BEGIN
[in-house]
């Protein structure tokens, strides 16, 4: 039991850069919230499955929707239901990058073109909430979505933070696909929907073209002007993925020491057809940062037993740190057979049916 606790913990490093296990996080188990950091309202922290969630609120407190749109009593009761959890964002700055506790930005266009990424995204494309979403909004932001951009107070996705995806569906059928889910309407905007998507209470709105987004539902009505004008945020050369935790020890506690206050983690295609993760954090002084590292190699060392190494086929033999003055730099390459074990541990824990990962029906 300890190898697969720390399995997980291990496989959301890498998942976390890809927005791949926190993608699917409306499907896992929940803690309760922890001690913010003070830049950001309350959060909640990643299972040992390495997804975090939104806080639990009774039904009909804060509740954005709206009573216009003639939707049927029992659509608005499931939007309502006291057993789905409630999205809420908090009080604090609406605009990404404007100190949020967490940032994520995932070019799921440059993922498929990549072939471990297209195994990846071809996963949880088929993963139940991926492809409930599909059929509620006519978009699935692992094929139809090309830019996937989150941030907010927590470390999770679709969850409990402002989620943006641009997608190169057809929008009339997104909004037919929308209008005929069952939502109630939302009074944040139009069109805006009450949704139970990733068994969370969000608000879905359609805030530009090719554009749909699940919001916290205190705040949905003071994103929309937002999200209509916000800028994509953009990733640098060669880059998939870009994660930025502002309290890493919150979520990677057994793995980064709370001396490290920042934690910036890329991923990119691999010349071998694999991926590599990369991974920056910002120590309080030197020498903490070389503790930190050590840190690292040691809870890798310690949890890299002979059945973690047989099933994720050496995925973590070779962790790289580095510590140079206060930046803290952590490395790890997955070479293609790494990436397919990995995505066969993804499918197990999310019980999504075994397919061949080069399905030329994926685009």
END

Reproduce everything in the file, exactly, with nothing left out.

[in-house]
């Protein structure tokens, strides 16, 4: 039991850069919230499955929707239901990058073109909430979505933070696909929907073209002007993925020491057809940062037993740190057979049916 606790913990490093296990996080188990950091309202922290969630609120407190749109009593009761959890964002700055506790930005266009990424995204494309979403909004932001951009107070996705995806569906059928889910309407905007998507209470709105987004539902009505004008945020050369935790020890506690206050983690295609993760954090002084590292190699060392190494086929033999003055730099390459074990541990824990990962029906 300890190898697969720390399995997980291990496989959301890498998942976390890809927005791949926190993608699917409306499907896992929940803690309760922890001690913010003070830049950001309350959060909640990643299972040992390495997804975090939104806080639990009774039904009909804060509740954005709206009573216009003639939707049927029992659509608005499931939007309502006291057993789905409630999205809420908090009080604090609406605009990404404007100190949020967490940032994520995932070019799921440059993922498929990549072939471990297209195994990846071809996963949880088929993963139940991926492809409930599909059929509620006519978009699935692992094929139809090309830019996937989150941030907010927590470390999770679709969850409990402002989620943006641009997608190169057809929008009339997104909004037919929308209008005929069952939502109630939302009074944040139009069109805006009450949704139970990733068994969370969000608000879905359609805030530009090719554009749909699940919001916290205190705040949905003071994103929309937002999200209509916000800028994509953009990733640098060669880059998939870009994660930025502002309290890493919150979520990677057994793995980064709370001396490290920042934690910036890329991923990119691999010349071998694999991926590599990369991974920056910002120590309080030197020498903490070389503790930190050590840190690292040691809870890798310690949890890299002979059945973690047989099933994720050496995925973590070779962790790289580095510590140079206060930046803290952590490395790890997955070479293609790494990436397919990995995505066969993804499918197990999310019980999504075994397919061949080069399905030329994926685009």